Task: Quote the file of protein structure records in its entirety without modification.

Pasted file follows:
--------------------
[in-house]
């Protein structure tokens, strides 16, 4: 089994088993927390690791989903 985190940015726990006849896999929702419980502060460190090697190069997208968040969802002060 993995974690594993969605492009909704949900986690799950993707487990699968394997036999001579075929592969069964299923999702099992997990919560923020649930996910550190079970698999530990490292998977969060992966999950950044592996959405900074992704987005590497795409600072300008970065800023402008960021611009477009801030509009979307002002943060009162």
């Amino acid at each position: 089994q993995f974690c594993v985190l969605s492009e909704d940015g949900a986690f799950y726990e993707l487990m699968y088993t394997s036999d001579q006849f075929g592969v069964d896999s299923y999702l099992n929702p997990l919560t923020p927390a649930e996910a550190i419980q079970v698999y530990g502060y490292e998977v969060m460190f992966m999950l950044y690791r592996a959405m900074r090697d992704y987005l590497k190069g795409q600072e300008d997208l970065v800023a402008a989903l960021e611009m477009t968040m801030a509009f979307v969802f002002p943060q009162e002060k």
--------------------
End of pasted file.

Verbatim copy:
[in-house]
């Protein structure tokens, strides 16, 4: 089994088993927390690791989903 985190940015726990006849896999929702419980502060460190090697190069997208968040969802002060 993995974690594993969605492009909704949900986690799950993707487990699968394997036999001579075929592969069964299923999702099992997990919560923020649930996910550190079970698999530990490292998977969060992966999950950044592996959405900074992704987005590497795409600072300008970065800023402008960021611009477009801030509009979307002002943060009162």
């Amino acid at each position: 089994q993995f974690c594993v985190l969605s492009e909704d940015g949900a986690f799950y726990e993707l487990m699968y088993t394997s036999d001579q006849f075929g592969v069964d896999s299923y999702l099992n929702p997990l919560t923020p927390a649930e996910a550190i419980q079970v698999y530990g502060y490292e998977v969060m460190f992966m999950l950044y690791r592996a959405m900074r090697d992704y987005l590497k190069g795409q600072e300008d997208l970065v800023a402008a989903l960021e611009m477009t968040m801030a509009f979307v969802f002002p943060q009162e002060k």